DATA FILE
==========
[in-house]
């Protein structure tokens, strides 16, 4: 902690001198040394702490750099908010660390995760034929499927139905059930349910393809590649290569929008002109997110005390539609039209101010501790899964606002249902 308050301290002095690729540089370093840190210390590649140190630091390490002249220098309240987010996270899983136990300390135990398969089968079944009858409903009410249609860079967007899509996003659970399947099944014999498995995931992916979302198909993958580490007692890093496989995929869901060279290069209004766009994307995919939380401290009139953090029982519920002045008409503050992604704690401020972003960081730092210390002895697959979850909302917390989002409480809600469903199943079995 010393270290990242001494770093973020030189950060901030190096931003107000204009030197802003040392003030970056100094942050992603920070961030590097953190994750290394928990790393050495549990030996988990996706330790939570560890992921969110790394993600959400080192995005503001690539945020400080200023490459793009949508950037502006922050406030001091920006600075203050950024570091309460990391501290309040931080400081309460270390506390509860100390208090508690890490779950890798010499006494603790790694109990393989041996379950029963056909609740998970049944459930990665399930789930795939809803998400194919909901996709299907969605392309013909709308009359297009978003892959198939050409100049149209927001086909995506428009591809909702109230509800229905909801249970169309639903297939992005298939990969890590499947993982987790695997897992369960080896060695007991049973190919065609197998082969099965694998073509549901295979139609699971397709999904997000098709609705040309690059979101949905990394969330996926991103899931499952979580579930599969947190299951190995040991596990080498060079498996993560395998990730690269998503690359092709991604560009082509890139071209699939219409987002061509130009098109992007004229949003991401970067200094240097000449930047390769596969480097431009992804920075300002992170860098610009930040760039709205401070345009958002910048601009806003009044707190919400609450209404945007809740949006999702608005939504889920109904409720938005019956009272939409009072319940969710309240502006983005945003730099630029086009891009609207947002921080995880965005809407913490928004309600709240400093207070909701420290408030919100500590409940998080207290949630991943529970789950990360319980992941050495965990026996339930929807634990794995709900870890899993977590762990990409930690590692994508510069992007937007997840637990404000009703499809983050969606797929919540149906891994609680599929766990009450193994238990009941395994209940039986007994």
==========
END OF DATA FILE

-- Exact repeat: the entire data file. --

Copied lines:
[in-house]
């Protein structure tokens, strides 16, 4: 902690001198040394702490750099908010660390995760034929499927139905059930349910393809590649290569929008002109997110005390539609039209101010501790899964606002249902 308050301290002095690729540089370093840190210390590649140190630091390490002249220098309240987010996270899983136990300390135990398969089968079944009858409903009410249609860079967007899509996003659970399947099944014999498995995931992916979302198909993958580490007692890093496989995929869901060279290069209004766009994307995919939380401290009139953090029982519920002045008409503050992604704690401020972003960081730092210390002895697959979850909302917390989002409480809600469903199943079995 010393270290990242001494770093973020030189950060901030190096931003107000204009030197802003040392003030970056100094942050992603920070961030590097953190994750290394928990790393050495549990030996988990996706330790939570560890992921969110790394993600959400080192995005503001690539945020400080200023490459793009949508950037502006922050406030001091920006600075203050950024570091309460990391501290309040931080400081309460270390506390509860100390208090508690890490779950890798010499006494603790790694109990393989041996379950029963056909609740998970049944459930990665399930789930795939809803998400194919909901996709299907969605392309013909709308009359297009978003892959198939050409100049149209927001086909995506428009591809909702109230509800229905909801249970169309639903297939992005298939990969890590499947993982987790695997897992369960080896060695007991049973190919065609197998082969099965694998073509549901295979139609699971397709999904997000098709609705040309690059979101949905990394969330996926991103899931499952979580579930599969947190299951190995040991596990080498060079498996993560395998990730690269998503690359092709991604560009082509890139071209699939219409987002061509130009098109992007004229949003991401970067200094240097000449930047390769596969480097431009992804920075300002992170860098610009930040760039709205401070345009958002910048601009806003009044707190919400609450209404945007809740949006999702608005939504889920109904409720938005019956009272939409009072319940969710309240502006983005945003730099630029086009891009609207947002921080995880965005809407913490928004309600709240400093207070909701420290408030919100500590409940998080207290949630991943529970789950990360319980992941050495965990026996339930929807634990794995709900870890899993977590762990990409930690590692994508510069992007937007997840637990404000009703499809983050969606797929919540149906891994609680599929766990009450193994238990009941395994209940039986007994």